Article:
Martine, Christopher T. , Vogt, F. Daniel , Lavoie, Elizabeth .
Bees, wallabies, and aubergines: Pollination, seed dispersal, and population dynamics in Australian dioecious Solanum.
Recent phylogenetic research has bolstered our understanding of the relationships among Australian spiny solanums (Solanum subgenus Leptostemonum). One focus has been determining the number of times that dioecy has evolved in this group. The uncommon breeding system appears to have arisen once and was then followed by a radiation of at least nine dioecious species. All of these species achieve dioecy through the same cryptic condition in which pistillate plants bear flowers with anthers producing non-functional (inaperturate) pollen, thus rendering those flowers female. An expedition was made to the region of Kakadu National Park, Northern Territory, to further explore the ecology and population dynamics of dioecious Solanum through comparisons among two dioecious species and an andromonoecious congener. The following sets of questions are addressed in preliminary findings: A) Is there a difference in the behavior of bees that forage on inaperturate pollen versus “normal” pollen?; B) What role is played by the macropods with which these species share their isolated outcrop habitats? Can we determine through scat analysis and germination trials the relationship between the movements of these animals and the dispersal of Solanum seeds?; and C) Is genetic diversity higher in populations of dioecious (obligately outcrossing) species as compared to that of andromonoecious (potentially self-fertilizing) solanums in sympatry?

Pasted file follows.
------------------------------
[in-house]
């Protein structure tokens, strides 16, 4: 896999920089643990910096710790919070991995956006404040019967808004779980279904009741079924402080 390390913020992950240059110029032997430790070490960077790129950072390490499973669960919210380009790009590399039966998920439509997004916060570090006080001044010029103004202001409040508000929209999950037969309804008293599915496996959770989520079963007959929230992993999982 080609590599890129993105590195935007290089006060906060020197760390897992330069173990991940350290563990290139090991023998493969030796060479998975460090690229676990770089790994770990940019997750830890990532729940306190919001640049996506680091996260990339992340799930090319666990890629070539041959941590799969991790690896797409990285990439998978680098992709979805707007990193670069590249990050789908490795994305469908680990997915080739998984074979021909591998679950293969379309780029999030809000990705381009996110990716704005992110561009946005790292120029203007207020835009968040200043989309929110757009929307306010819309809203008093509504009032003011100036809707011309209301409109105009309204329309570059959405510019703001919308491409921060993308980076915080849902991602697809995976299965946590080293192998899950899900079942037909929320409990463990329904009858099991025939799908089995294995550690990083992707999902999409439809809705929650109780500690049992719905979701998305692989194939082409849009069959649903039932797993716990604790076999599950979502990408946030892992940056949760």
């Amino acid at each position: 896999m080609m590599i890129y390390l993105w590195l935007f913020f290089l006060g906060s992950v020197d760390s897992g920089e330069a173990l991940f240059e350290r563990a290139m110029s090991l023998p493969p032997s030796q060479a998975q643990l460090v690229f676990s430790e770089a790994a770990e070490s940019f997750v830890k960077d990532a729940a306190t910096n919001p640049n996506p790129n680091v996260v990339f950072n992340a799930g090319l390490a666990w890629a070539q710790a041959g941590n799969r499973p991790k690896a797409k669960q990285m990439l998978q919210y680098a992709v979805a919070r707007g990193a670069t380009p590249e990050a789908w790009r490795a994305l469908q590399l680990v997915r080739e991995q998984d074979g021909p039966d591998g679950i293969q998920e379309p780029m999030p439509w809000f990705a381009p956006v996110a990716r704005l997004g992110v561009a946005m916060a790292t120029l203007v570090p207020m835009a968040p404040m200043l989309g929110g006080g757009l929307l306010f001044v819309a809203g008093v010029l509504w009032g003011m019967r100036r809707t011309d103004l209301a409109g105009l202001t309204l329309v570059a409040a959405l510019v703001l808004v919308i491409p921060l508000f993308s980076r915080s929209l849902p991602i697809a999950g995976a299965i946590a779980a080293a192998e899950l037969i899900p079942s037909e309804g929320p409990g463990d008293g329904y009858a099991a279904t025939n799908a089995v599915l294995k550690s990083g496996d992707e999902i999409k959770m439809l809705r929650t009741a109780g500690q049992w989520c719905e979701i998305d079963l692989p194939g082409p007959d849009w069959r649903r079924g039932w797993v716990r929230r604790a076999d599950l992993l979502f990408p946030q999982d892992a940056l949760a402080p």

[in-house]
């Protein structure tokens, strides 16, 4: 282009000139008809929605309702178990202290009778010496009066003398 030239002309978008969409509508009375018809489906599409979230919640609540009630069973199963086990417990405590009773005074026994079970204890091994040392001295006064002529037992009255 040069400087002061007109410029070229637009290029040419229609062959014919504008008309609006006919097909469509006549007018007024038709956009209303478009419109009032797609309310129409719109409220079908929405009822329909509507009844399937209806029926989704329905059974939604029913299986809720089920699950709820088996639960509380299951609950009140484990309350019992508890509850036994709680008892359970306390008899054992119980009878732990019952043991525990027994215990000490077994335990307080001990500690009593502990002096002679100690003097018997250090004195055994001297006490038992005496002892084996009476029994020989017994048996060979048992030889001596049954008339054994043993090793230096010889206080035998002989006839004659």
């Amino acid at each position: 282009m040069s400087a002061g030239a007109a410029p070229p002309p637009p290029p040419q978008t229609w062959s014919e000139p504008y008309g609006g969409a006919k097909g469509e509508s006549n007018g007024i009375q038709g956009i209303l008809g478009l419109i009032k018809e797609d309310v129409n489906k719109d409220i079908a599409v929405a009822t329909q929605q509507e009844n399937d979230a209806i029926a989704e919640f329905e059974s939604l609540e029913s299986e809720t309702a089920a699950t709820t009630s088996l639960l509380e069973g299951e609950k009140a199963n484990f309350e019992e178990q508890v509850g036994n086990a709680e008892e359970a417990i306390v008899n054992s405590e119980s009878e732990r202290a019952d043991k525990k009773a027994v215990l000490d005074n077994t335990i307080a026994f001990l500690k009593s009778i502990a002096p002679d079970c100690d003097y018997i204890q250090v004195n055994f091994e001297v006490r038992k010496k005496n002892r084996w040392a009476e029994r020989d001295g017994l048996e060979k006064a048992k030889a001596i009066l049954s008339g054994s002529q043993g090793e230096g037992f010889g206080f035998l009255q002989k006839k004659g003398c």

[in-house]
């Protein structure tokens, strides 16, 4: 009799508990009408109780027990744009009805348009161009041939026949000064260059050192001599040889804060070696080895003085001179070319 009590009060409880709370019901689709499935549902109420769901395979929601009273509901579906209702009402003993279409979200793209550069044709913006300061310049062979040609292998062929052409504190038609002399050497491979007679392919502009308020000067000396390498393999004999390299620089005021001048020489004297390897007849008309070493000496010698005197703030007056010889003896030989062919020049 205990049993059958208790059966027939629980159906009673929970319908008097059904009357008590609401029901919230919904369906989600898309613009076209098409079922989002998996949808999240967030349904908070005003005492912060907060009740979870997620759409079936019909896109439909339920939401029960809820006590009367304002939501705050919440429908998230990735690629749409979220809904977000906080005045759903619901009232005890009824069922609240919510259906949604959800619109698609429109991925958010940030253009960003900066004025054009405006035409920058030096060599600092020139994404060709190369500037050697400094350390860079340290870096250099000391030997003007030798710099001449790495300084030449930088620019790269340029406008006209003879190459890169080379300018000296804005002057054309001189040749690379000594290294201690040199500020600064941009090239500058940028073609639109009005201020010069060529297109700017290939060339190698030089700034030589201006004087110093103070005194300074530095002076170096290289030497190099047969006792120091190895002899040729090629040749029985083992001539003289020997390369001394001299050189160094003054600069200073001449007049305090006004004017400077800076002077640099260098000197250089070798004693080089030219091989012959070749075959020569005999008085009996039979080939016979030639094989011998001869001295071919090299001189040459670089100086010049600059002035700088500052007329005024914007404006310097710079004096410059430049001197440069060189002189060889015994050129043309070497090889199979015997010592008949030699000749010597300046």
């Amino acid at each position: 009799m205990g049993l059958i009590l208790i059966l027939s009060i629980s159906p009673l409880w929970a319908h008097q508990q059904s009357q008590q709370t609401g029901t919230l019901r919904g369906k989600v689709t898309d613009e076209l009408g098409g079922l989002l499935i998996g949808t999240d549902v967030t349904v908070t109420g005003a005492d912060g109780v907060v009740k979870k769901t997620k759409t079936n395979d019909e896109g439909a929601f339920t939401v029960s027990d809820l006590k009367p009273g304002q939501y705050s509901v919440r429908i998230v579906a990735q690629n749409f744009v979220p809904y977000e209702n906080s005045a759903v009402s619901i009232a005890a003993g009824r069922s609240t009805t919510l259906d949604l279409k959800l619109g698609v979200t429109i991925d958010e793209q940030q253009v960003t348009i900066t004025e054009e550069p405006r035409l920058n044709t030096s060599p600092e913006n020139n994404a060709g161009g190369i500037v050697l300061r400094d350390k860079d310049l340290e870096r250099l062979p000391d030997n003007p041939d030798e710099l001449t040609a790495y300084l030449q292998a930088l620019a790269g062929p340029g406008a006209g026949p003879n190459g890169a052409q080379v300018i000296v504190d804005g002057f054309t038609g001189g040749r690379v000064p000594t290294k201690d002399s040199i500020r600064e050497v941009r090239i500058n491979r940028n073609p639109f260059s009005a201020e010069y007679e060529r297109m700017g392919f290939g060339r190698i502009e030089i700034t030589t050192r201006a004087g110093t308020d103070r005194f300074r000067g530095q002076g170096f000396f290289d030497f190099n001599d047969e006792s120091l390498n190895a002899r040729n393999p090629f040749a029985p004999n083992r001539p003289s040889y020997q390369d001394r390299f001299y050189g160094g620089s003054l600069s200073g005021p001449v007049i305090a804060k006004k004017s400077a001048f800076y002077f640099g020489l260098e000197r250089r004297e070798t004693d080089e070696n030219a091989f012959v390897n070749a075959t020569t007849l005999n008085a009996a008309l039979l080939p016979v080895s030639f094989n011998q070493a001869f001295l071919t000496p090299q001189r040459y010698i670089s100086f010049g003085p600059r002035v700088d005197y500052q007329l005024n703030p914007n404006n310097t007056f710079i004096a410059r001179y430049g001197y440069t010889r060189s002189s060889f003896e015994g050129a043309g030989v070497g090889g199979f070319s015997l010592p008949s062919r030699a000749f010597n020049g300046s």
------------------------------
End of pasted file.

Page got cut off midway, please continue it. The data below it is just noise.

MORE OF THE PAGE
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1 - State University of New York at Plattsburgh, Biological Sciences, 101 Broad Street, Plattsburgh, NY, 12901, USA
Presentation Type: Oral Paper:Papers for BSA Sections
Location: Alpine B/Snowbird Center
Date: Tuesday, July 28th, 2009
Time: 2:30 PM